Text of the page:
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Diversity in the Outdoors

One place you can pretty reliably not find black folks is in the great outdoors. Some folks are trying to change that…

BTW – BTx3’s Outdoor adventures this year are kayaking fishing, and at least one night camping on an ocean beach.

Diversity in the outdoors, one hashtag at a time

A conversation with Teresa Baker, founder of Hike Like a Girl.

TrailPosse is a series produced in partnership with The Trail Posse focused on the relationship between people of color and Western public lands.

During the past three years, Teresa Baker of Martinez, Calif., has organized some of the most significant events in the movement to diversify and improve inclusion in the outdoors: The African American National Parks Event, the Buffalo Soldiers Trail Retracing, the Muir Campfire Discussion on Relevancy and Inclusion in Outdoor Organizations, and the convening on Relevancy and Inclusion in Outdoor Organizations.

Her latest brainchild, Hike Like a Girl, a campaign to encourage females to take to the trails, solo or in groups, took place on May 14. The event followed a familiar formula: Working with partner organizations, Baker encourages people to engage in outdoor activities on a certain day (or days), then record, post and hashtag on social media to raise further awareness.

Recently featured as one of Patagonia’s Women Active Activists, Baker is a former high-school point guard and former trip leader for Outdoor Afro, a national network that uses meetups and education to encourage African Americans to get outside. She’s evolved into a one-woman force of nature. She says her mother didn’t like her “being defiant and going against the grain as a girl,” but adds, “My dad told me daily, that I could not back down to anyone or I would do it for the rest of my life. So he encouraged me to speak up and not be afraid to live my true life.” HCNcontributing editor Glenn Nelson recently caught up with Baker.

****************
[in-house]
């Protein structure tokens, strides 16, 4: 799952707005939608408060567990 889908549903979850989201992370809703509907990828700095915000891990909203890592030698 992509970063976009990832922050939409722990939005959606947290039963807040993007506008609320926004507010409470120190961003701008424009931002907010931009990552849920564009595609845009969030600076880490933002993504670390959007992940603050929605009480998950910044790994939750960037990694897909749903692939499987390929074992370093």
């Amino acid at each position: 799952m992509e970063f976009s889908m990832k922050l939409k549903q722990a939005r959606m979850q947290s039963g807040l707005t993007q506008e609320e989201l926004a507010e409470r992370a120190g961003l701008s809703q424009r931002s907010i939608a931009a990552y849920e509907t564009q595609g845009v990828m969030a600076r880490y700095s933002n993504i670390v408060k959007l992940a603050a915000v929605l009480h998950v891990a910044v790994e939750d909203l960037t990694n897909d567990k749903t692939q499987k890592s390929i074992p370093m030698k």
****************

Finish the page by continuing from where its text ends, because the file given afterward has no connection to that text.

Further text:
High Country News Most people of color don’t have a background in the outdoors growing up, but that wasn’t the case with you, was it?

Teresa Baker I was the only girl in a family of eight boys and was determined not to be outdone by anything my brothers did. So when they went hiking, I went hiking; when they played basketball, I played basketball. When they and the other guys in the neighborhood would talk trash about how girls weren’t capable of keeping up with guys, I’d prove them wrong. That’s where my love of the outdoors began. We lived directly across from a city park, so every day we were outdoors with other neighborhood kids, playing every sport imaginable, but my favorite by far was hiking.